…and then once the program reaches the call to the WriteLine method we can check the “Trace Points Viewer”, which is essentially a fully-featured log-viewer that’s built into Visual Studio:

Here we can see how many times the function was actually executed and in which thread, look at call stack, execution time-stamp and the trace message. You could also export the data as .CSV and open it in Excel, for instance. Double-clicking on one of the messages takes us right to the line of code from which it was written!

Trying to fix performance related issues without metrics

Another area that is hard to debug is performance. Some programs have specific performance requirements, such as: “The application needs to process 100 orders per second”. OK, so we write the program that can process orders, we test it (hopefully with unit tests) and make sure that the core logic works, and then… then it is necessary to perform good stress tests and demonstrate that it can indeed do a hundred orders per second over time. In most cases we’ll end up needing to set up monitoring in production, to see that there is no other activities on the OS which steal our app’s resources.

Logs or traces may not be a good diagnostic tool in this case, since there is nothing (out of the box) which can take a log file and tell us what the performance rates and metrics are right now. In addition, adding excessive logging to the app can in itself have a non-negligible overhead on performance.

So what’s the solution? Performance counters can be a big help. I would recommend you use them during development, testing, and production monitoring. Add custom performance counters to your application which describes what your application does and how well it performs.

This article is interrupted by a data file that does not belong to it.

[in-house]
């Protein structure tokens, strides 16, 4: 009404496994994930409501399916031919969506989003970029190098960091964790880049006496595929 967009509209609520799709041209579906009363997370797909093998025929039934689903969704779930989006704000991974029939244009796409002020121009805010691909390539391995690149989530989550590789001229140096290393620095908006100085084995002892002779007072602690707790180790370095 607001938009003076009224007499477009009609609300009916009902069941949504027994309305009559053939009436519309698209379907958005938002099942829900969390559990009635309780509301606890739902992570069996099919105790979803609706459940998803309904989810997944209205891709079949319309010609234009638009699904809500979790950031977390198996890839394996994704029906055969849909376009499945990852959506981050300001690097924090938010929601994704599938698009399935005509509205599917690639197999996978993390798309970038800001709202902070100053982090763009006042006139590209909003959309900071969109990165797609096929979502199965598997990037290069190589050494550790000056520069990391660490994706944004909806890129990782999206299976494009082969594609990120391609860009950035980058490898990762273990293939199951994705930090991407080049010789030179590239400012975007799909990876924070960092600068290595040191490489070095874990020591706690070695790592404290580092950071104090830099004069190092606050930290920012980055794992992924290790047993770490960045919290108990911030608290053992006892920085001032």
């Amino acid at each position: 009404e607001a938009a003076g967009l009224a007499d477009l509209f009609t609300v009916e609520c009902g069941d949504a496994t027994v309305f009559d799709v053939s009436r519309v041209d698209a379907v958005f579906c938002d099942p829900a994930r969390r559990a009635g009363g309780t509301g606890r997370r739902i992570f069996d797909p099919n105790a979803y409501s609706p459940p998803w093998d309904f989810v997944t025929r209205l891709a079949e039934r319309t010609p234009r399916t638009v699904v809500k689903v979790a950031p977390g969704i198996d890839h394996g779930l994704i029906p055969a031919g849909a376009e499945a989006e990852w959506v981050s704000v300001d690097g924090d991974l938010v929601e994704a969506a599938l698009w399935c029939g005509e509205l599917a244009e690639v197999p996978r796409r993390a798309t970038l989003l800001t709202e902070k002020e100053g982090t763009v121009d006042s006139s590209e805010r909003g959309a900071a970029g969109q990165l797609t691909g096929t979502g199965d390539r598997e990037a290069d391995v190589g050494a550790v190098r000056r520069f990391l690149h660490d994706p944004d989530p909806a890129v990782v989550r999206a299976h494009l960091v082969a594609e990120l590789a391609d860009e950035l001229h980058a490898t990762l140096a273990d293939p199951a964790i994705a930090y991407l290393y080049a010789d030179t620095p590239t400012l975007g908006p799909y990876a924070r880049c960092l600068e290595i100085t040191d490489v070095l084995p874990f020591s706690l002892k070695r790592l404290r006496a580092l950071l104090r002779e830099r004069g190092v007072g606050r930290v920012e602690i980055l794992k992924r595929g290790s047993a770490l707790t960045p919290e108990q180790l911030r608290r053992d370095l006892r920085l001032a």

Often times, it is not trivial to define a comprehensive set of performance counters upfront. Continuous investigation and improvement are the way to go. It is a good idea to leave these counters on after development is finished, because your application will not live in a vacuum; there are tons of things which may impact performance, and thus your custom counters will do a great job for maintenance and on-going monitoring.

The nicest thing about performance counters is that they enable you to easily monitor your own application-specific and business-centric counters against the built in counters, such as those that relate to GC, Exceptions, Threading, etc, and they give you all this rich information with only a minimal impact on your application.

Losing valuable information whenever the application crashes

image

I guess you had a chance to see this message box come up once or twice Winking smile. If it happens on a developer machine we will have the option of debugging the app to find out what happened. But what if the crash happens in a QA environment, or worse – in production? The most important thing is not to lose the data and find out the reason of the crash. Post mortem debugging can help us investigate the crash after it actually happened. The only thing you need is a dump file. Unfortunately dump files are not created automatically and some configuration needs to be done in order to make this happen. There are number of tools that can produce dump files, my favorite is ProcDump - it is small and easy to use. To register ProcDump and start gathering dumps you have to call this command:

C:\>procdump mp -i c:\dumps

Next time any program will crash, a mini dump will be created under C:\dumps [make sure the folder exists before you begin].

Now that we have dump file, what next?

If WinDbg is still not installed on your computer, this is the time to do it. It is an outstanding tool which gives you a lot of power. I am not going to cover WinDbg in this post (which would be impossible even if I tried), but I really suggest you go and learn abut this tool. There are many good guides and technical information around.